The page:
Repositioning a station takes more than issuing a press release at the height of the silly season about that plan. Repositioning a failing station takes brains and balls, commodities which have been in short supply at 2fm for the last decade. Repositioning a dull, dying station which has been rudderless and leader-less for years takes more than deciding on the back of some “review” to try to have a bit of that Today FM appeal. And, unfortunately, repositioning an anachronism like 2fm will take more than the spin RTE can throw at it. Here are three problems which come to mind straight away.
Problem number one: the new John Clarke will be recruited from within. This, per this morning’s news report, is down to the broadcaster’s financial position. Of course, there are people in Montrose who would be brilliant at this gig. There are probably even people in Montrose who would wield the knife and get rid of the elephants in the room who need to be removed. But if 2fm is serious about changing its clothes, it needs a whole new energy and that can only come from outside the institution. It can’t be a case of meet the new boss, same as the old boss.
Problem number two: here’s your schedule, new boss, work with it. A part of me died a little when I saw Dave Fanning back on the 2fm cards with an one hour chat show . It didn’t work on RTE Radio One as Drivetime With Dave so it sure as hell won’t work on 2fm. Fanning has fantastic strengths as a broadcaster, but he needs a really strong, focused team around him to him on track. For instance, he sat in for Ryan Tubridy over the summer and that show was as tight as a drum because the Tubridy Show team were on hand to stop any meandering by the host in the bud. Will Fanning on 2fm have a team who are prepared to do that, especially at a time when Paul McLoone is hoovering up listeners over on 100 to 102 FM because he’s just playing fantastic music? Do we really want to listen to a chat show at the end of the day? And what’s wrong with making Fanning do what Fanning used to be good at and playing some damn music?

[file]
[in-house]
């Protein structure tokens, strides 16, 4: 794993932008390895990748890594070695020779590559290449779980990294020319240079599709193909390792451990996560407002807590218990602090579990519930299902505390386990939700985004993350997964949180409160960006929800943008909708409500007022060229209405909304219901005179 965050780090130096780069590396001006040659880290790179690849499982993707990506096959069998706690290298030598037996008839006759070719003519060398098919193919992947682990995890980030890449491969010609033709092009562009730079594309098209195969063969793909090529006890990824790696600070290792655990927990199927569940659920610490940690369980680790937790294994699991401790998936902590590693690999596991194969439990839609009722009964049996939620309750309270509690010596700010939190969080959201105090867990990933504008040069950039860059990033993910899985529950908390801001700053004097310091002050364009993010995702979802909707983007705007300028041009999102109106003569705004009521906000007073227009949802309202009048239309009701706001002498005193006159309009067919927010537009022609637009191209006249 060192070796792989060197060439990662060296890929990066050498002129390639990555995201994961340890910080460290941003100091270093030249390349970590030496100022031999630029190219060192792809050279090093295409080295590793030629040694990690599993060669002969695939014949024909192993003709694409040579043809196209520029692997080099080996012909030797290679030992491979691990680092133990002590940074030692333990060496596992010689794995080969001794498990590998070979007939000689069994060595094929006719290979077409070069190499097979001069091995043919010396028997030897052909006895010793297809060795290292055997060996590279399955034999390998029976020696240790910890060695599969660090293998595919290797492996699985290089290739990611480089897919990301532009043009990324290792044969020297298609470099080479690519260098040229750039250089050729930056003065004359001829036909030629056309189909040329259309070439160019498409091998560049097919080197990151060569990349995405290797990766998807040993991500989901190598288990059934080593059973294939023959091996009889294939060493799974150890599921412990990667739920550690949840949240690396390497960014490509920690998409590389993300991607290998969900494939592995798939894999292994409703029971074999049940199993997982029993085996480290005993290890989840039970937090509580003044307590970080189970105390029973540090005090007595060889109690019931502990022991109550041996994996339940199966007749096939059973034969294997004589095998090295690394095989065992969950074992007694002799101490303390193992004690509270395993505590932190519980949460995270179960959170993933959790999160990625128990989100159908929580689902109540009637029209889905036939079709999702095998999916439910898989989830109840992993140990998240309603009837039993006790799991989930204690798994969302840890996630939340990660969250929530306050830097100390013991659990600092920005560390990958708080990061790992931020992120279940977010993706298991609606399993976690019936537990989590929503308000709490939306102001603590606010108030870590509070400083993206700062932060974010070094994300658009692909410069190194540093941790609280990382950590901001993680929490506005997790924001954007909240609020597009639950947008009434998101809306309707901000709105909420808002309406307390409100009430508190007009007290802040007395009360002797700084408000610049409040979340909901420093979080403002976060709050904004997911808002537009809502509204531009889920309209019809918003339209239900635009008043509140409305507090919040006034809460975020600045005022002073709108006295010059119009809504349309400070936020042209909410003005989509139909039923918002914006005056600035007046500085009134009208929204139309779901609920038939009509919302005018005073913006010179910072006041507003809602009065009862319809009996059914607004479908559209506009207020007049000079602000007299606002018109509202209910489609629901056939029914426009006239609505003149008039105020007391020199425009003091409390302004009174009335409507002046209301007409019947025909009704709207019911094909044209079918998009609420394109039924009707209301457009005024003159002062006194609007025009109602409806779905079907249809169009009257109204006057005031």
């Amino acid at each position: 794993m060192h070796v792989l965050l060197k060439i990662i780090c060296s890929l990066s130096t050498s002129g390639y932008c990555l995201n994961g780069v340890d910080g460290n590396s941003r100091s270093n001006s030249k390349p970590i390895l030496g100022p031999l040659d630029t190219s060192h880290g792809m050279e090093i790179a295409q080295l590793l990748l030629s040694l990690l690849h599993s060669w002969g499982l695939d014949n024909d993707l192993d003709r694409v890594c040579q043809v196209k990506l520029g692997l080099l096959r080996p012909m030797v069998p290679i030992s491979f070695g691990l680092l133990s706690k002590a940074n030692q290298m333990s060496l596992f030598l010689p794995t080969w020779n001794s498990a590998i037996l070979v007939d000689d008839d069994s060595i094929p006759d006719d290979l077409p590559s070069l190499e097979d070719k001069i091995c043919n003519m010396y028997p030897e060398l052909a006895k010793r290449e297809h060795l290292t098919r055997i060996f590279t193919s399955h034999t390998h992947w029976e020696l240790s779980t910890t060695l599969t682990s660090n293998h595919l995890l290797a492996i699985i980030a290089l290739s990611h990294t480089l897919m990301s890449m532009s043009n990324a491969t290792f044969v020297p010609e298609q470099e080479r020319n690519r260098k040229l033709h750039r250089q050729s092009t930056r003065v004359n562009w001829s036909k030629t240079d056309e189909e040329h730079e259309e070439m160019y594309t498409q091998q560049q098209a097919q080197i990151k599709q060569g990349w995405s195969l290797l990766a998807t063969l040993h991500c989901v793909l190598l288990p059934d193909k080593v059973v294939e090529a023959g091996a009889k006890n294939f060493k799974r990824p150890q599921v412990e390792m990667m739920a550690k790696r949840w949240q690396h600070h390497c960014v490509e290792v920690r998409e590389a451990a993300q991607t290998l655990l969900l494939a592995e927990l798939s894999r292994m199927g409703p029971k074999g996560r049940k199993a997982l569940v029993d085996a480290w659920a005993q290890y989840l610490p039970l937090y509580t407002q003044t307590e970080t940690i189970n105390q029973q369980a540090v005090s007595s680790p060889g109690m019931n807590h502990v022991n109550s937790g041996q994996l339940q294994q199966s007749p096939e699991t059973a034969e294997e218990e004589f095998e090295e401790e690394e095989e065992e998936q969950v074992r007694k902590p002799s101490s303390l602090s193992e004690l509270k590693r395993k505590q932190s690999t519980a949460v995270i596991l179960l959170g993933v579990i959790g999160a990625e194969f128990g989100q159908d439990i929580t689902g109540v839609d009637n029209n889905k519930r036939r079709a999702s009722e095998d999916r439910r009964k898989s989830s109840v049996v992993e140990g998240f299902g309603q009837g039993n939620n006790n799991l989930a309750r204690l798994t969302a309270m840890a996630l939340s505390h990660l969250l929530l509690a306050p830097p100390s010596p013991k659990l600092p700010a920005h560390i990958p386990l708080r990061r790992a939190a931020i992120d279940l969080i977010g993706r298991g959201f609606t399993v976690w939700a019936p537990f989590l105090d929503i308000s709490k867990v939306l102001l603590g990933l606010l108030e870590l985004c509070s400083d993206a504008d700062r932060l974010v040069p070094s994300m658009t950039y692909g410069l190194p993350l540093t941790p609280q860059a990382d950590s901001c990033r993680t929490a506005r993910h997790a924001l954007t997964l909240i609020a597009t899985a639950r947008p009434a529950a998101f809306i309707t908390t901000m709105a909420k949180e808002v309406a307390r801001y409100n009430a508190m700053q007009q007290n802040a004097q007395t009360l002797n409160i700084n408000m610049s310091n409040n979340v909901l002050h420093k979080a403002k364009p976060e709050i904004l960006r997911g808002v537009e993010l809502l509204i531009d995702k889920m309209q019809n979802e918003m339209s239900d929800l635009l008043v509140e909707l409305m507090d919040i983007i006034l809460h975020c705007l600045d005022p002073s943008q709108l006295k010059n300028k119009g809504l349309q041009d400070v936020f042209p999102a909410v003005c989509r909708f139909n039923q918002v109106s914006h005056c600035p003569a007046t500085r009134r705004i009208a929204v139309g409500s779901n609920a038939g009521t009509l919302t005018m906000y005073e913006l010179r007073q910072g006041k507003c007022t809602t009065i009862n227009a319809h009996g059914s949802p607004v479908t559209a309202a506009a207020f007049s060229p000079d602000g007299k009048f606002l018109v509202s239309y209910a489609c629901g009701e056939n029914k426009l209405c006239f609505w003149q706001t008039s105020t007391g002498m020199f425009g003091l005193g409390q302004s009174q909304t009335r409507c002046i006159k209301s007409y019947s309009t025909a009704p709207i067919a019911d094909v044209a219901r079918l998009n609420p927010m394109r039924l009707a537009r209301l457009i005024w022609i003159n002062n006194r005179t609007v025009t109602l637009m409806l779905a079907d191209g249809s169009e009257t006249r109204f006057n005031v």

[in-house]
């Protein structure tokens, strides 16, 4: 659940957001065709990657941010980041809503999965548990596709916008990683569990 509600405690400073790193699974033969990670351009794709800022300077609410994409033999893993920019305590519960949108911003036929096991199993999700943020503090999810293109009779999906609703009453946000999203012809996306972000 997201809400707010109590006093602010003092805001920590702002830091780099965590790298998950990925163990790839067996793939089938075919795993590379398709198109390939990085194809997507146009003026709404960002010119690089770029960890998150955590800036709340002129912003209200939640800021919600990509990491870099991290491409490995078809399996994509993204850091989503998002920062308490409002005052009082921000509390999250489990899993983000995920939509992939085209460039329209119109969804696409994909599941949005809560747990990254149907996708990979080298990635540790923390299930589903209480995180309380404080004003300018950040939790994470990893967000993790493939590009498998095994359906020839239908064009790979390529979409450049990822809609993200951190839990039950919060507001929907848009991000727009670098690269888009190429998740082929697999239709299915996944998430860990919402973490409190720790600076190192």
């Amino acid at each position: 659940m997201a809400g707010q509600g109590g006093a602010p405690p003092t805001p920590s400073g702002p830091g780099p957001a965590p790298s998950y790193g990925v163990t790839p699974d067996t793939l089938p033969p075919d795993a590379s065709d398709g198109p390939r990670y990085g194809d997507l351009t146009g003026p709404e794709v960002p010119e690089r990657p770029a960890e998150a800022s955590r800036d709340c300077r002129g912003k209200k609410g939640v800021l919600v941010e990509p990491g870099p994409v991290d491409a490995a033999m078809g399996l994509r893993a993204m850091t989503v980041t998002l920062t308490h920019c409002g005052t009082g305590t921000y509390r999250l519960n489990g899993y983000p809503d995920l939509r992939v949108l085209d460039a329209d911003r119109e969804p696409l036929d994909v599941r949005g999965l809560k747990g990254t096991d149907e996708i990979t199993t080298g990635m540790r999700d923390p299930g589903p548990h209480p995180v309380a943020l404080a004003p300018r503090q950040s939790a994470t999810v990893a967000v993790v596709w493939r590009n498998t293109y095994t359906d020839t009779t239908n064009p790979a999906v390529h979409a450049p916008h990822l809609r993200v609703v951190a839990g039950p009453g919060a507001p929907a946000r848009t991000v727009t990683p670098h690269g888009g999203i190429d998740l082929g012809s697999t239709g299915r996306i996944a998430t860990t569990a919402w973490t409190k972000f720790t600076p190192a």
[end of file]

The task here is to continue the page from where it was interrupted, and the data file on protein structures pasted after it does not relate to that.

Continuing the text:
Problem number three: is there anyone actually listening? As several commentators here over the last few days have pointed out, radio audiences are dwindling. People are not going to tune into the wireless when they can go to Last FM or Spofity and hear exactly what they want to hear when they want to hear it. Every radio station is suffering from this at the moment and no amount of tinkering with playlists or formats is going to change that. If you don’t already have an audience who’ve grown up with you and your presenters, it’s going to be even harder to persuade them to switch over. With 2fm now accepting that The Kids don’t want them, how the hell do you expect the generation you’ve already abandoned because you wanted to chase The Kids to come round to you again?
It’s a long bloody list and one which will provide plenty of sleepless nights for Michael Cahill (the obvious new John Clarke) or Mark McCabe (a potentially interesting new John Clarke) or Ian Wilson (the really smart, dangerous, unpredictable and sadly unlikely new John Clarke) or John McMahon (an interesting bet for the new John Clarke job who would be thankfully anything but the new John Clarke) when they take possession of the keys to the executive washroom. If 2fm is still around in its current guise and is holding its own in five years time, hats off to the new man or woman. If it’s not and if it’s still the subject of pieces like this, please remember that the rot set in a long, long time ago and on another Head Of 2fm’s watch.